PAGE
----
Monday, May 3, 2010

Monday Nite Title Bout (May 3)

Every week, I compose listings about the week's shows for Metromix NY. I'm usually disappointed by the titles that playwrights choose for their work: most of them are't even trying to tempt you into the theater. So I'm reviewing the titles now. And if you want to read my reviews of shows, click here.

I like this title, despite or maybe because it draws on a cliché. It plays on prior knowledge, a tactic that makes you feel smart. And it directs us to that glass house: clever, since the saying itself focuses on the people who live there. And by the final curtain, it will presumably be shattered by the play's conflict.

This formulation―“The X-people of Y-place”―is right after “protagonist's name” in recipes for a title. Here, “housewives” set up the cast and possibly a theme (female domain? feminist emancipation?). Mannheim's a large city in Germany. But is the show about hausfrauen, or are they just mentioned anecdotally?

Like the titles to many classics, The Master Builder is a brand as much as a descriptor. I find it a little unwieldy and portentous―but I suppose that's the intent, given Ibsen's interest in genius & creation. The original Norwegian title, FYI, is Bygmester Solness, which adds the protagonist's name to his title for specificity & subtly alludes to the sun (=Sol; see the play's Icarus theme).

This curiosity could go several ways, an artful ambiguity that the play may (or may not) clear up. Adding “metal” to “children” shows real poetry. It turns children―happy, playful―into mechanized metaphors. Or it's the opposite, maybe “metal” refers to the rock genre: rebellious teens who scare parents with outré iconography.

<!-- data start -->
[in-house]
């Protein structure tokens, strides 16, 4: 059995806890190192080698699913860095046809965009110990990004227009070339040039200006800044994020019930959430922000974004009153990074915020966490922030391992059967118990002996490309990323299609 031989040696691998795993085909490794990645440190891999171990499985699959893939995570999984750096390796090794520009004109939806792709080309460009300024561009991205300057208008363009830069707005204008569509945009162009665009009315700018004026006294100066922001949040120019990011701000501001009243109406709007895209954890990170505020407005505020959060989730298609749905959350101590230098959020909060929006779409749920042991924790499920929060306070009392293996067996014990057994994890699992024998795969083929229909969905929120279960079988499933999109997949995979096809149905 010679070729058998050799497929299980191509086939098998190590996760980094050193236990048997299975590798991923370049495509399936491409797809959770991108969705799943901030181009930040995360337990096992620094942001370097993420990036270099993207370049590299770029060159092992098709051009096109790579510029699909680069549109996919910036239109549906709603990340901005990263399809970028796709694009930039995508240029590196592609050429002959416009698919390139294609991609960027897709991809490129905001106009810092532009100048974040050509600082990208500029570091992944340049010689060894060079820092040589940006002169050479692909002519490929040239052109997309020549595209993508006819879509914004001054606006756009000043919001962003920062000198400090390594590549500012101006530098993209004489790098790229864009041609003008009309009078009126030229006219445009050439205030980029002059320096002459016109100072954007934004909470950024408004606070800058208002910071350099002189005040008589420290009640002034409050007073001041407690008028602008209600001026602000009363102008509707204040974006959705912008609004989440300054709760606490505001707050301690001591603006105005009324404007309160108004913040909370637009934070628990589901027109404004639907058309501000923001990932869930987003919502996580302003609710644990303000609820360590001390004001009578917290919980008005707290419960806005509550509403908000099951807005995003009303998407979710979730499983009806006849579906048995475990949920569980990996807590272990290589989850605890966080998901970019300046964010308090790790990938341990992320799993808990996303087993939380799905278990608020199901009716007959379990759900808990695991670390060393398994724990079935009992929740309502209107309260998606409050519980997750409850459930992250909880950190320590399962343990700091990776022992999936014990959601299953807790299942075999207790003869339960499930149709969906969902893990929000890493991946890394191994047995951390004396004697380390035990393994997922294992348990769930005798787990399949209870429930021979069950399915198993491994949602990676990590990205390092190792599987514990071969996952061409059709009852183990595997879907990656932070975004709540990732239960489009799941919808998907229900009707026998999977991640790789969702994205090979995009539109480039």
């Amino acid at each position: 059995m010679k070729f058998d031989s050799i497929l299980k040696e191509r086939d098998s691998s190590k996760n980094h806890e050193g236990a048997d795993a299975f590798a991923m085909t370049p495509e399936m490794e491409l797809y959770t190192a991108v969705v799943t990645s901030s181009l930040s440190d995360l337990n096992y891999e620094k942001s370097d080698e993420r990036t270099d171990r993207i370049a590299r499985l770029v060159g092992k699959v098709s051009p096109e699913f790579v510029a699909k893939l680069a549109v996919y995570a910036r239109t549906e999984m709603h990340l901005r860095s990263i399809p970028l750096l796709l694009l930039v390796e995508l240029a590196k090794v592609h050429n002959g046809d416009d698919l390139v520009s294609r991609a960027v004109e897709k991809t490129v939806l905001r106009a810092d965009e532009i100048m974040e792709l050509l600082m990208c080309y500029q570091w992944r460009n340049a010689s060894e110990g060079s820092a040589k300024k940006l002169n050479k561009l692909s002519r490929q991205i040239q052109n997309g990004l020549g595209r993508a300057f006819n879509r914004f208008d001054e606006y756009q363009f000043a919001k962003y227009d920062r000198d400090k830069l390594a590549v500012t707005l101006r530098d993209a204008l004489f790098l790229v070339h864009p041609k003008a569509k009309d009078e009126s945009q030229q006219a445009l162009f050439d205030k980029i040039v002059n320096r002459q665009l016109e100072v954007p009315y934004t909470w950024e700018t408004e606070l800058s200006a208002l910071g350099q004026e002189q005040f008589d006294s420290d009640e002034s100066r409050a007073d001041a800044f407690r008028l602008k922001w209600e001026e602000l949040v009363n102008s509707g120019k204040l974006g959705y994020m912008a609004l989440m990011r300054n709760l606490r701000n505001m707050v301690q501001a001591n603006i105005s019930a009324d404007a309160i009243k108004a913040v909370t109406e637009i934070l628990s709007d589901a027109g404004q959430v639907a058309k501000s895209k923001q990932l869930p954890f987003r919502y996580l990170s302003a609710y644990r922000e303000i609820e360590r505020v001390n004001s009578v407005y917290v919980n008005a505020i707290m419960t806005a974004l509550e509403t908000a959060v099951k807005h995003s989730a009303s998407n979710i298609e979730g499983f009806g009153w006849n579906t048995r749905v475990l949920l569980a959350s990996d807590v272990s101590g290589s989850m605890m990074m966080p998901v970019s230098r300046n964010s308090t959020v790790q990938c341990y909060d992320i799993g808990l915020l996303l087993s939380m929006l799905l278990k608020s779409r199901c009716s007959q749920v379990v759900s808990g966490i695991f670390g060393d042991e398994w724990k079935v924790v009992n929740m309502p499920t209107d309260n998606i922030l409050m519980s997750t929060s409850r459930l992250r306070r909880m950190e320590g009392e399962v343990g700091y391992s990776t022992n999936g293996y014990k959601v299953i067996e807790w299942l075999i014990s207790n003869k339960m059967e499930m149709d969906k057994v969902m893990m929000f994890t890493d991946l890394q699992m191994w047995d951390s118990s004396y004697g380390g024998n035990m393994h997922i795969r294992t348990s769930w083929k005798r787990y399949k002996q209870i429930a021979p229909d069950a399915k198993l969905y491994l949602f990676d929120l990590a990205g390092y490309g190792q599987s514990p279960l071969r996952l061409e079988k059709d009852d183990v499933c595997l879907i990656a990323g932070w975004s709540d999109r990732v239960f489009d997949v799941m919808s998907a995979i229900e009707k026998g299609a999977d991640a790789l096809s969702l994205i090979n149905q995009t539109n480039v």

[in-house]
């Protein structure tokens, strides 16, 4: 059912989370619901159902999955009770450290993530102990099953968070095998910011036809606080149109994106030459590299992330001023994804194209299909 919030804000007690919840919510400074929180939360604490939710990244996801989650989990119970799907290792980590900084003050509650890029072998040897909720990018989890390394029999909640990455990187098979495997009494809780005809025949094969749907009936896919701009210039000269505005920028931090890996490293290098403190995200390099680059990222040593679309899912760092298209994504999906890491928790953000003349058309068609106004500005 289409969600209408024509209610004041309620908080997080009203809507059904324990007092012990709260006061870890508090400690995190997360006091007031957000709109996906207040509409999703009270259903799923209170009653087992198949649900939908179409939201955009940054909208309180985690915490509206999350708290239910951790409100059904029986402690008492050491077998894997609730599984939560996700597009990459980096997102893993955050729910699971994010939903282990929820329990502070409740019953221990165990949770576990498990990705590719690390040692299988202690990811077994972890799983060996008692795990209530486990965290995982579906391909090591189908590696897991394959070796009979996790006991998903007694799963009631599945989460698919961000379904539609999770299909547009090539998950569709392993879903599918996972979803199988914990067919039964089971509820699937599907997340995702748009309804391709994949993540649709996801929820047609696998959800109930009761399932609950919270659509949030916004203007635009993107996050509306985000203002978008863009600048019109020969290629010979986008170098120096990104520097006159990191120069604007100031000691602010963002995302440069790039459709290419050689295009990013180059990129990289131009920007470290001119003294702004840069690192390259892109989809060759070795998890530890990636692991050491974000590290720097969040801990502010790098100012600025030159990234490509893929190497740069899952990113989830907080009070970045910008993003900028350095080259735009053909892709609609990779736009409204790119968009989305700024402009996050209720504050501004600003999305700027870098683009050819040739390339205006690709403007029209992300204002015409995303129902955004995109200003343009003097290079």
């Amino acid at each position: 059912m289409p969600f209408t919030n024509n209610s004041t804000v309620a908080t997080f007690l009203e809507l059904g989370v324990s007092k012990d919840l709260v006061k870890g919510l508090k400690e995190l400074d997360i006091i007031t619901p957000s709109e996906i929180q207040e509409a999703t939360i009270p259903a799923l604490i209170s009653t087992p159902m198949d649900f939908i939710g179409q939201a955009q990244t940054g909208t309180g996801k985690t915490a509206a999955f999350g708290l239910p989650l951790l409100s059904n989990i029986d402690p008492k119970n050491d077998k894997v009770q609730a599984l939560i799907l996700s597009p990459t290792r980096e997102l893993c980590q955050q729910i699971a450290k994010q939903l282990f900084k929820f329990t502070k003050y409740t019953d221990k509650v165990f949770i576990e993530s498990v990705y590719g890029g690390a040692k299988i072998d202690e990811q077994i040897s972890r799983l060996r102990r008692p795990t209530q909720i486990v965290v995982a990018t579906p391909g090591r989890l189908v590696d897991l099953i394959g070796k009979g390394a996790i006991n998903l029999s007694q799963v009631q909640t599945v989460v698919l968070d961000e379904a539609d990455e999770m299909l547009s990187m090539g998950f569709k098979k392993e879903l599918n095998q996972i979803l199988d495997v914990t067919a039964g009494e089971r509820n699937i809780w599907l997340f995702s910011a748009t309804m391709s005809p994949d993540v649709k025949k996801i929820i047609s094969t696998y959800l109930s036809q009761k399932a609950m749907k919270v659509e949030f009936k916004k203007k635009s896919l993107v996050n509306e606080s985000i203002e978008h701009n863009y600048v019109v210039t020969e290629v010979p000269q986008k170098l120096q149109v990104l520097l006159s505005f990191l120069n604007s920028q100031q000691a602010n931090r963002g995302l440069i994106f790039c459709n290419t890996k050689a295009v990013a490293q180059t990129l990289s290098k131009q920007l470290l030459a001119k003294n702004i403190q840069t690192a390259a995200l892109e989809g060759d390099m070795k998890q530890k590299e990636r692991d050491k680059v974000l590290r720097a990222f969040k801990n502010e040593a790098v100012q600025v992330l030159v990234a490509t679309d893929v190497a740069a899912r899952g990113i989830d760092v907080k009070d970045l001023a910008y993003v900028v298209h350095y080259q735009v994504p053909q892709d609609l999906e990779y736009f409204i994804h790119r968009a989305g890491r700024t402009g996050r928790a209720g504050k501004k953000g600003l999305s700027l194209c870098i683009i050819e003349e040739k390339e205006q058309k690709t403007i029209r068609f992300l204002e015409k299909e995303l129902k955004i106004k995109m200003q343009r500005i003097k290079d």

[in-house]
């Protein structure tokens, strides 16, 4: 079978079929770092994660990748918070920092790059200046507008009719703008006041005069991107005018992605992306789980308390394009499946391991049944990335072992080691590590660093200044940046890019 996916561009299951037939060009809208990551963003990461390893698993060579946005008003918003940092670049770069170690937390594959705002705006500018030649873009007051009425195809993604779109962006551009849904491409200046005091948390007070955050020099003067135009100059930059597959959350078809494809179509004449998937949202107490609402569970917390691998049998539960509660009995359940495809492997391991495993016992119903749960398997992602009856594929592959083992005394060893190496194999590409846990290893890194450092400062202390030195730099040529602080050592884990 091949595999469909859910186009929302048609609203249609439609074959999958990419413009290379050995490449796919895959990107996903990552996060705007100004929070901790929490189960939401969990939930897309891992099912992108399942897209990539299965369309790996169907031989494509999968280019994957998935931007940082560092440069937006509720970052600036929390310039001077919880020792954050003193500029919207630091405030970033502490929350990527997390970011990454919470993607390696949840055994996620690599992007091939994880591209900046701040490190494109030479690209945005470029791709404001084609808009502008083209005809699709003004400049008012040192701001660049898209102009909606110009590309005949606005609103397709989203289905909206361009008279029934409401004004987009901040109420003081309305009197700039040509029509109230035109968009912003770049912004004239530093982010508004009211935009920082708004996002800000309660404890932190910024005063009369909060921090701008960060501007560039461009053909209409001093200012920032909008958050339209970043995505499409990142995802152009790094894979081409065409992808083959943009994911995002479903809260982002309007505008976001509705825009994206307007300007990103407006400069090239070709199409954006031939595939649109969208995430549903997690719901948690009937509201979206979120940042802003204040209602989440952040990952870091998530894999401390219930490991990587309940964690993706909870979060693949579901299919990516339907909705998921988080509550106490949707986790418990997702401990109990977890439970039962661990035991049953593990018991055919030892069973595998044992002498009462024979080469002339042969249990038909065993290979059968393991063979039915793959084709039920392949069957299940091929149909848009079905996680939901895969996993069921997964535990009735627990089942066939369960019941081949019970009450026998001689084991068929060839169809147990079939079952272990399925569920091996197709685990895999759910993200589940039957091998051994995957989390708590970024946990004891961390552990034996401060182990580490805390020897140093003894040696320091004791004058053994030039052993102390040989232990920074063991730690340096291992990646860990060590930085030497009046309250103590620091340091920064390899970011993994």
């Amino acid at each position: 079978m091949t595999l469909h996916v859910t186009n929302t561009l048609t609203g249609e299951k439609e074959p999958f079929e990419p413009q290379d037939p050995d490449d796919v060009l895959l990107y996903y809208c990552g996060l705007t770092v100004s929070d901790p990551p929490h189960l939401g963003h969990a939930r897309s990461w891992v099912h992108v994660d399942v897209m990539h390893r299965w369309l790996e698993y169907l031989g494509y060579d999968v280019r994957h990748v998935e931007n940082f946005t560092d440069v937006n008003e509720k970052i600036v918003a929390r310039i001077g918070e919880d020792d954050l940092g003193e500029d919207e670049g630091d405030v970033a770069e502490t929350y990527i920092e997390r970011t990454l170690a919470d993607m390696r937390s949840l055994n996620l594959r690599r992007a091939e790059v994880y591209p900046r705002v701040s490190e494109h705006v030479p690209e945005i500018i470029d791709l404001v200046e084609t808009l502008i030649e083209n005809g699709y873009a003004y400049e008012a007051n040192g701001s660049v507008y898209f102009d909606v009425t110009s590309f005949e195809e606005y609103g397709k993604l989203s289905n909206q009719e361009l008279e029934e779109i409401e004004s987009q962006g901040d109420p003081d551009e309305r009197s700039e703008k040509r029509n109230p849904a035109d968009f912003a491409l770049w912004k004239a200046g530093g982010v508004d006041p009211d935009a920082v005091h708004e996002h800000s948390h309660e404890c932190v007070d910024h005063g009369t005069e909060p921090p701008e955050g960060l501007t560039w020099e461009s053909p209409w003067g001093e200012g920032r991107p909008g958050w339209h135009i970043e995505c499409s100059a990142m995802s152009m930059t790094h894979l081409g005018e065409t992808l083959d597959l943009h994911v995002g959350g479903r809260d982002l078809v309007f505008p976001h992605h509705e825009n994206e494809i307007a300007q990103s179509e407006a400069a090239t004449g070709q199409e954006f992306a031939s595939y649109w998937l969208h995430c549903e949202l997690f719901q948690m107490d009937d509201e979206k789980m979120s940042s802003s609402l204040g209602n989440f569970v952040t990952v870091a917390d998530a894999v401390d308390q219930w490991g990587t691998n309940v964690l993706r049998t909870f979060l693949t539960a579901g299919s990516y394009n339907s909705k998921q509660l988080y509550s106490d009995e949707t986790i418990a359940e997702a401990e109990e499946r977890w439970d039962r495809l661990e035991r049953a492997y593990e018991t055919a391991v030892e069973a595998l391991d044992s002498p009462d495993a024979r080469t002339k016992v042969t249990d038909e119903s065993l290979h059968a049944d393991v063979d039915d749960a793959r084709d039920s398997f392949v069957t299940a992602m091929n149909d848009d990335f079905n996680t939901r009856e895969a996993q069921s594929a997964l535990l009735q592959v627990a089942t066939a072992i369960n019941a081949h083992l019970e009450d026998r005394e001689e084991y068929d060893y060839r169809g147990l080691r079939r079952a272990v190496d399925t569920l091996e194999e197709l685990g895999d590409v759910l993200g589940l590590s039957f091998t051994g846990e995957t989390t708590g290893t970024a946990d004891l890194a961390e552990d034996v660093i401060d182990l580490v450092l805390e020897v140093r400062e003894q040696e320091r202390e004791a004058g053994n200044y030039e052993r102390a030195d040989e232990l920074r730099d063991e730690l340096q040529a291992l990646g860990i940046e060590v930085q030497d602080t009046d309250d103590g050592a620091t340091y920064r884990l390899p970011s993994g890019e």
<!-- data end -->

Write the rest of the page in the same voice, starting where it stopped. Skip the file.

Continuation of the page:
Evidently, her producers convinced Liz Meriwether that Oliver! was a glib, terrible title and that begging confusion with a popular (but awful) musical was counterproductive to finding your audience. The title's been augmented but it's still pretty bad. “Who's Oliver Parker? A nobody―the punctuation is ironic! Har har.”

Even though it lacks specificity about the show's content, This Wide Night works as a title. It's unique, humble, and interesting: modifying “night” with “wide” makes sense poetically if not literally. And it nails down the action to one night. It's the sort of title that makes me optimistic for the playwright's ability to write.

I'm conflicted about Through the Night. I enjoy its sense of the movement of time―it's interesting how this “night” feels hurried and full of momentum, whereas the “wide night” above feels reflective, even brooding. But the near-reference to the folk lullaby/carol brings this one a little close to cliché.

Solid construction but lacking euphony; it's a utilitarian set of words that impart depth and artistry via sheer weight of connotation. And it communicates a sense of irony, though I'm not sure how; maybe “tragedy” implies a fictional nature, which plays both with & against “truth”?


And on a personal note: happy birthday to Lady Hotspur!

1 comment:

kari said...

It takes more talent to write succinctly yet memorably than it does to fill 1000 words. Awesome job.